This was one of the ways that Quakers set themselves apart from the world as all the peace sects also sought to do. Other ways the Quakers reminded themselves and others of their commitment to their strict religious principles were disciplines that included plain dress, plain talk, an emphasis on ethics, a numerical way of listing the date (3rd month, 2nd day, not March 2), affirmation rather than swearing, asceticism, and moderation in all things. See J. William Frost, The Quaker Family in Colonial America (New York: St. Martin’s Press, 1973).
 J.B, Jr. to H.D., 21 August 1797, Box 21, D.C., HSP.
 H.D. to J.B., Jr., 7 November 1797, Box 21, D.C., HSP.
 J.B, Jr. to H.D., 15 November 1797, Box 21, D.C., HSP.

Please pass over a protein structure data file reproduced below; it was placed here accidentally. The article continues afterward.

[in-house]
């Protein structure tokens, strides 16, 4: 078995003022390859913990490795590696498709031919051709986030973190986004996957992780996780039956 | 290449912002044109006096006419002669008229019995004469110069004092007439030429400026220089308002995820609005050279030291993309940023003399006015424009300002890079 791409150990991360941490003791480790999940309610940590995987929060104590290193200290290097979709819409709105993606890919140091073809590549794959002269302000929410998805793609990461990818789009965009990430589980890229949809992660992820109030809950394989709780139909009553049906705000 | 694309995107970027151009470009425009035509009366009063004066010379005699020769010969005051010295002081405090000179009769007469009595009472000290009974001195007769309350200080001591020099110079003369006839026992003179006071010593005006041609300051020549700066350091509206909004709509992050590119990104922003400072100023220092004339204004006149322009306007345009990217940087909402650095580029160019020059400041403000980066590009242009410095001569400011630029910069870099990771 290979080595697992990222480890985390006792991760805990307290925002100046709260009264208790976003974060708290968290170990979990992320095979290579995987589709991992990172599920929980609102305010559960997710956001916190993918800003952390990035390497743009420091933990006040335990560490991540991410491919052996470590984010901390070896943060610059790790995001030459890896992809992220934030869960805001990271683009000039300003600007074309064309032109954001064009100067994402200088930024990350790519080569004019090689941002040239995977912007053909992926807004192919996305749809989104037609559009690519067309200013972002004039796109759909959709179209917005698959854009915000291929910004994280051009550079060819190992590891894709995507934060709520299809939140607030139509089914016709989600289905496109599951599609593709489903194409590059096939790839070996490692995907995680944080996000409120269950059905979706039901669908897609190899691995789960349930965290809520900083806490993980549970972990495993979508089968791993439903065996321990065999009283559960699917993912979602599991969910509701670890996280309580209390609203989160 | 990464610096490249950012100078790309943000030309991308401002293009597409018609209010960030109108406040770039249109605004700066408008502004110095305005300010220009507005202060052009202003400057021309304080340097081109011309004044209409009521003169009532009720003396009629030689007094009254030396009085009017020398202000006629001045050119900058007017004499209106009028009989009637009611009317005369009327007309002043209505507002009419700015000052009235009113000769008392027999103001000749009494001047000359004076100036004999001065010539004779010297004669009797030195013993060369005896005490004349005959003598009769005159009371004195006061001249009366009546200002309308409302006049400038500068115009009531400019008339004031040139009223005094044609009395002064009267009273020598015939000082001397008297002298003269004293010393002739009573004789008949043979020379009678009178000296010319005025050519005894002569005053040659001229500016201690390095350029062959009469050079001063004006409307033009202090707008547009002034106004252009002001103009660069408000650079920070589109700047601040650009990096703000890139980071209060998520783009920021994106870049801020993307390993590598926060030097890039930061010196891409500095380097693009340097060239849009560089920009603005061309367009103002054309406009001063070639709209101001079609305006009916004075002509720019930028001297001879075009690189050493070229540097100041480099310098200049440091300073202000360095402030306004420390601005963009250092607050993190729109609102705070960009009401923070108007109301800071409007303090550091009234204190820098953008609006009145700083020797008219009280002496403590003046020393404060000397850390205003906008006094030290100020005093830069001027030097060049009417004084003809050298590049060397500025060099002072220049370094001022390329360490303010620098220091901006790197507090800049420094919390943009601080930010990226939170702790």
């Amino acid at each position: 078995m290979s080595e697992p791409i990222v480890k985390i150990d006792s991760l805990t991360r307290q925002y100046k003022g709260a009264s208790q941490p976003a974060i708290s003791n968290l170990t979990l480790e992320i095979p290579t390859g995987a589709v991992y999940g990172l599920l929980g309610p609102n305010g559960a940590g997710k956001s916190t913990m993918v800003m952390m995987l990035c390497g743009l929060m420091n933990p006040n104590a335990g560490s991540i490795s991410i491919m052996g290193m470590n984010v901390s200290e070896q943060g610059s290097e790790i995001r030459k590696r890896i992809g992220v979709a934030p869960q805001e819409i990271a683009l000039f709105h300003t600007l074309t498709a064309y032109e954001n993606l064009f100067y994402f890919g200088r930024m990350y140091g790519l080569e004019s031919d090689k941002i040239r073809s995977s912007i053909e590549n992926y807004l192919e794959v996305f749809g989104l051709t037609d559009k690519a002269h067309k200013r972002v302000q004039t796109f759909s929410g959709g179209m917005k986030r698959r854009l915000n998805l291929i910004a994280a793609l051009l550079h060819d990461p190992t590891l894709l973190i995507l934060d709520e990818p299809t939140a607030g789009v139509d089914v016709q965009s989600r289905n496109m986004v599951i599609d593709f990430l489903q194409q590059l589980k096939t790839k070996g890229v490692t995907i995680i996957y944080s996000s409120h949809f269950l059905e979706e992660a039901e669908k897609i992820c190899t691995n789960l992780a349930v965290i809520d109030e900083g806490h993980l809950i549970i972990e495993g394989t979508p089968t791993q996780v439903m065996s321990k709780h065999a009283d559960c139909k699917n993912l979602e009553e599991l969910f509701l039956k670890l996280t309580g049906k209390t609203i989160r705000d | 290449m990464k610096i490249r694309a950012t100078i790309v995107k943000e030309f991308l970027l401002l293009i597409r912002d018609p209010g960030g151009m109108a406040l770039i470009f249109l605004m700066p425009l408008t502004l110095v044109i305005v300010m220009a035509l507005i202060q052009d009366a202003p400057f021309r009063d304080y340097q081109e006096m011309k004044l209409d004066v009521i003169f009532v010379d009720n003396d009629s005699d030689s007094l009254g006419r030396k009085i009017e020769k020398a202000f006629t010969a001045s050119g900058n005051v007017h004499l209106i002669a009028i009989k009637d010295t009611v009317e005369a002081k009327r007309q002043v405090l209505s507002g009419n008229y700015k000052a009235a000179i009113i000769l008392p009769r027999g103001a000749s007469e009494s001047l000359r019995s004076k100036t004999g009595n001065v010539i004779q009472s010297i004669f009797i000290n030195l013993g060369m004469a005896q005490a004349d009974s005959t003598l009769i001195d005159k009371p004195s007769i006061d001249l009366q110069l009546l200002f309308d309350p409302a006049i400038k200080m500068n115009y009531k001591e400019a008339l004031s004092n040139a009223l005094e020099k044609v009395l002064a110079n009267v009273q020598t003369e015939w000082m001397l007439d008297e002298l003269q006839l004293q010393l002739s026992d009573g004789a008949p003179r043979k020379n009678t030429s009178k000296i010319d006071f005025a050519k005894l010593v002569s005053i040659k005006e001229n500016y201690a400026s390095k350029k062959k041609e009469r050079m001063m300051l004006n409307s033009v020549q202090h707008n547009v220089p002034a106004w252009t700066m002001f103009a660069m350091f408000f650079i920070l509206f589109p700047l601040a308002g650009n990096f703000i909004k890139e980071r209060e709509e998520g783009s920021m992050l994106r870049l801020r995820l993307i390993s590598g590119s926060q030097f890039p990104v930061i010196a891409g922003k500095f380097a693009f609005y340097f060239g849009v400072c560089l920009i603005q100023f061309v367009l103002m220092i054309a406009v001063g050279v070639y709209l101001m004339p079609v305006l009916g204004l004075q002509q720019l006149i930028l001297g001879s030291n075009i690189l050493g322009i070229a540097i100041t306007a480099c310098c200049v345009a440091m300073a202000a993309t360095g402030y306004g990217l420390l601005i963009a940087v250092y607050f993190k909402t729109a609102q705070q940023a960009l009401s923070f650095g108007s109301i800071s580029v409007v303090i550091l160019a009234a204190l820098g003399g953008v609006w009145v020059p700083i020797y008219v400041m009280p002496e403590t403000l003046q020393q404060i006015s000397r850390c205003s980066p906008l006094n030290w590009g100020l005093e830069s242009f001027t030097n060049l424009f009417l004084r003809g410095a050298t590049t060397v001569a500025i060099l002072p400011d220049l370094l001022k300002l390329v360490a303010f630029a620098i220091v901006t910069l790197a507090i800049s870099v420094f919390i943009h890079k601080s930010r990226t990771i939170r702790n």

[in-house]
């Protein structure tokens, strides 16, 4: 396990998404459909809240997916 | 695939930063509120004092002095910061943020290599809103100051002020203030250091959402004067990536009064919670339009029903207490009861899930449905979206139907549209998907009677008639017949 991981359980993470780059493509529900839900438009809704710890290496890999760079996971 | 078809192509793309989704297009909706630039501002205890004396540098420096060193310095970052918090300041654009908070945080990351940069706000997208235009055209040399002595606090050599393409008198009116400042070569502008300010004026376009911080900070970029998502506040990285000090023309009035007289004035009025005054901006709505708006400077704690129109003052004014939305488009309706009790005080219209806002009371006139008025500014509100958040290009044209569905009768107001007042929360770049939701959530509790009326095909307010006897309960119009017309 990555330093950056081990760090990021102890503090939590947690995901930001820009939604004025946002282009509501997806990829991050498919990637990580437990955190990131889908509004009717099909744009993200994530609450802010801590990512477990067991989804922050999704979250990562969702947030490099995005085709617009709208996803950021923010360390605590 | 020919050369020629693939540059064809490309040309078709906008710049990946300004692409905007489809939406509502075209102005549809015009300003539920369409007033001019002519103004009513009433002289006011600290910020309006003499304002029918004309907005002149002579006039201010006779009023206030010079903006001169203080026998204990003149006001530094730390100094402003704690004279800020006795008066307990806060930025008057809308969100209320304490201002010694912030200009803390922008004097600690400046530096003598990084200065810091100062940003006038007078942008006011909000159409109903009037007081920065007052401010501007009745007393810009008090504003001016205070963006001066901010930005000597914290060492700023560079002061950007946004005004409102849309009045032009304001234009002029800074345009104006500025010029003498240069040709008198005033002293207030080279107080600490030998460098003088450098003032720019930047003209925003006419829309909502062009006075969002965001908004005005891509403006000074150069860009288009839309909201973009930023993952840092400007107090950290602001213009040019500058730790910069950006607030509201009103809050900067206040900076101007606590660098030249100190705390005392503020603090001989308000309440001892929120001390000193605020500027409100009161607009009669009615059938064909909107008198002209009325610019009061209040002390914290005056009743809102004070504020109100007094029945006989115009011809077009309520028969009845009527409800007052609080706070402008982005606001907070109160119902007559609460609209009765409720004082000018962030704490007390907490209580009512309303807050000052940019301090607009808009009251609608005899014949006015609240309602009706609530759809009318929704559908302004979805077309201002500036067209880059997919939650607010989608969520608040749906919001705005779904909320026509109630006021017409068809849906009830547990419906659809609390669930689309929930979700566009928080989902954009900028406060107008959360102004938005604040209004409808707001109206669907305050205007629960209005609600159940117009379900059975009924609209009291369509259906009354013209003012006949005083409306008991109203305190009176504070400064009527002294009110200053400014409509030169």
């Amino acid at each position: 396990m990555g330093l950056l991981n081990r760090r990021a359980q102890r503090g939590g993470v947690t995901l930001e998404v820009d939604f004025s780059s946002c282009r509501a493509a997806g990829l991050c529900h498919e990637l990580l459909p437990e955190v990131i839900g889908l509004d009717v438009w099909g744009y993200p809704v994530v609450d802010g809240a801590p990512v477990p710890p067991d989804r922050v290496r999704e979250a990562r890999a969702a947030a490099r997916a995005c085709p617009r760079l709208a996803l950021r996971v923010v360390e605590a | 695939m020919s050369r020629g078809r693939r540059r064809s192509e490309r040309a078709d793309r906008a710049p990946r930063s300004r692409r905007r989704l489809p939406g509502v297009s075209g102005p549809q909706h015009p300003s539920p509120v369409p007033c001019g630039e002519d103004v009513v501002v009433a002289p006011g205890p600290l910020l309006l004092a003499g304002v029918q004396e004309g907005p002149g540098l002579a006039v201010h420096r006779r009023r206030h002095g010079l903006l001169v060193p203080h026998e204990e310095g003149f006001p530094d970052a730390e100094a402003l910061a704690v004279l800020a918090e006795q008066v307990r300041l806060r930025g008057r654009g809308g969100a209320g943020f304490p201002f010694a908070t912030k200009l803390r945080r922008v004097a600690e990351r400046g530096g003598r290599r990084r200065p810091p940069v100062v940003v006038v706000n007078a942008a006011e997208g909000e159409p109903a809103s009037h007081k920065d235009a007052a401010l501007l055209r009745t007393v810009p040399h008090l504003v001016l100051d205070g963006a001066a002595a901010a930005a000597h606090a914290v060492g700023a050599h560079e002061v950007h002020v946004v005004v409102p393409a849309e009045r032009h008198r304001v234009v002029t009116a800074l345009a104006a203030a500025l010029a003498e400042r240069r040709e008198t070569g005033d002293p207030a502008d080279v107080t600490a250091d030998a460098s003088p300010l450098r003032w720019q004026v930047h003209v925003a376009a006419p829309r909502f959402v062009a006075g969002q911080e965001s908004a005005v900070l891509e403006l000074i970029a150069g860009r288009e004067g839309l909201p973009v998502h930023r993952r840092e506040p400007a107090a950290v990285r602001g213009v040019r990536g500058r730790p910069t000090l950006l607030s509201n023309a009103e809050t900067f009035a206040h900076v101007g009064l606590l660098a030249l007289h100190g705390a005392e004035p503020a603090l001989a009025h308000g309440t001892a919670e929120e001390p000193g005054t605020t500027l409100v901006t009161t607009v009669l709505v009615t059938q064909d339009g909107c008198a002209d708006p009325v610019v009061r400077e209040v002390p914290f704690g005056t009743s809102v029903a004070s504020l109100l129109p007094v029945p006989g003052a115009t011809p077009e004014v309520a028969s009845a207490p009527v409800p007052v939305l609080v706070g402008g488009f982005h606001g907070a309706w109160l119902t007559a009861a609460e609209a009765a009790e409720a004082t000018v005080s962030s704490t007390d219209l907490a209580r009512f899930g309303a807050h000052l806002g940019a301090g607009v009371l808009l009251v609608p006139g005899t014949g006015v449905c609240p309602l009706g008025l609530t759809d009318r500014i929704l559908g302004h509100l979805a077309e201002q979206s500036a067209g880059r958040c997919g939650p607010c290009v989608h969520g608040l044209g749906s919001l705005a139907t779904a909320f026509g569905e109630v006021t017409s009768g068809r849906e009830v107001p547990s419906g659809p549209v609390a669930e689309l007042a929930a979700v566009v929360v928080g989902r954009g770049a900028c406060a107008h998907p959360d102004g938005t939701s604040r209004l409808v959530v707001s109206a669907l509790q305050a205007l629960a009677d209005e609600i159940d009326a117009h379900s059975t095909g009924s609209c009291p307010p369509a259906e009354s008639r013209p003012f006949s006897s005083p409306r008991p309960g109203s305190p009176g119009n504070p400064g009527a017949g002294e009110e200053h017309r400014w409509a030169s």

H.D. to J.B., Jr., 9 June 1798, Box 21, D.C., HSP.
 J.B. to H.D., 15 August 1798, Box 21, D.C, HSP.
 The day Drinker wrote that warning letter, he himself warmed up for some tough negotiating by dictating a letter firmly rebuffing the attempts to renegotiate a bigger deal by another client, the then U.S. Senator from New York, Aaron Burr (later Thomas Jefferson’s vice president). See H.D. to Aaron Burr, 9 November 1798, Box 21, D.C., HSP.
 H.D. to J.B., Jr., 9 November 1798, Box 21, D.C., HSP.